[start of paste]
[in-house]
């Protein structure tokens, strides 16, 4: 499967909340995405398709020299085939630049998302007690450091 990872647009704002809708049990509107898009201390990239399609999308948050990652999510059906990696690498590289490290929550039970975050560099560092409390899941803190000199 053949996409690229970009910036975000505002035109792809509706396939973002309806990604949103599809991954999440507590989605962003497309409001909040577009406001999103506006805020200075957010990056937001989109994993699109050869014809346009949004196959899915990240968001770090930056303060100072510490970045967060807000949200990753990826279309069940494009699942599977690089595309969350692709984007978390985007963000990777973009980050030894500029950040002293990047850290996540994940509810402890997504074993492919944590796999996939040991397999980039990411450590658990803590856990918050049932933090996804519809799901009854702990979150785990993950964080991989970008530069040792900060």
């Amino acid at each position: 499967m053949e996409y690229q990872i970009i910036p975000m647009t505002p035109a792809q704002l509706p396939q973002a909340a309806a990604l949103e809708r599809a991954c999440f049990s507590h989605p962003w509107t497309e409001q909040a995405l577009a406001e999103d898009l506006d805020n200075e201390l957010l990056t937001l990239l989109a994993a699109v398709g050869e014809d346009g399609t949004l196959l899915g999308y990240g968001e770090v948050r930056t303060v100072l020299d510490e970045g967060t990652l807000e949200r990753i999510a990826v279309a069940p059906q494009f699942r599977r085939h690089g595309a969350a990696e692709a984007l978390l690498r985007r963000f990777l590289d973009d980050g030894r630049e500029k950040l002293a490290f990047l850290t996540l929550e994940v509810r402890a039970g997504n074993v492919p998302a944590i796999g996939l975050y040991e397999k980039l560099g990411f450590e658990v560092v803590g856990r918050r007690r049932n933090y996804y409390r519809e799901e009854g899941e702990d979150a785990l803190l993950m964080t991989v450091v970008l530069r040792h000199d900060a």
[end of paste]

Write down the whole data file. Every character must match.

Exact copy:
[in-house]
């Protein structure tokens, strides 16, 4: 499967909340995405398709020299085939630049998302007690450091 990872647009704002809708049990509107898009201390990239399609999308948050990652999510059906990696690498590289490290929550039970975050560099560092409390899941803190000199 053949996409690229970009910036975000505002035109792809509706396939973002309806990604949103599809991954999440507590989605962003497309409001909040577009406001999103506006805020200075957010990056937001989109994993699109050869014809346009949004196959899915990240968001770090930056303060100072510490970045967060807000949200990753990826279309069940494009699942599977690089595309969350692709984007978390985007963000990777973009980050030894500029950040002293990047850290996540994940509810402890997504074993492919944590796999996939040991397999980039990411450590658990803590856990918050049932933090996804519809799901009854702990979150785990993950964080991989970008530069040792900060």
């Amino acid at each position: 499967m053949e996409y690229q990872i970009i910036p975000m647009t505002p035109a792809q704002l509706p396939q973002a909340a309806a990604l949103e809708r599809a991954c999440f049990s507590h989605p962003w509107t497309e409001q909040a995405l577009a406001e999103d898009l506006d805020n200075e201390l957010l990056t937001l990239l989109a994993a699109v398709g050869e014809d346009g399609t949004l196959l899915g999308y990240g968001e770090v948050r930056t303060v100072l020299d510490e970045g967060t990652l807000e949200r990753i999510a990826v279309a069940p059906q494009f699942r599977r085939h690089g595309a969350a990696e692709a984007l978390l690498r985007r963000f990777l590289d973009d980050g030894r630049e500029k950040l002293a490290f990047l850290t996540l929550e994940v509810r402890a039970g997504n074993v492919p998302a944590i796999g996939l975050y040991e397999k980039l560099g990411f450590e658990v560092v803590g856990r918050r007690r049932n933090y996804y409390r519809e799901e009854g899941e702990d979150a785990l803190l993950m964080t991989v450091v970008l530069r040792h000199d900060a």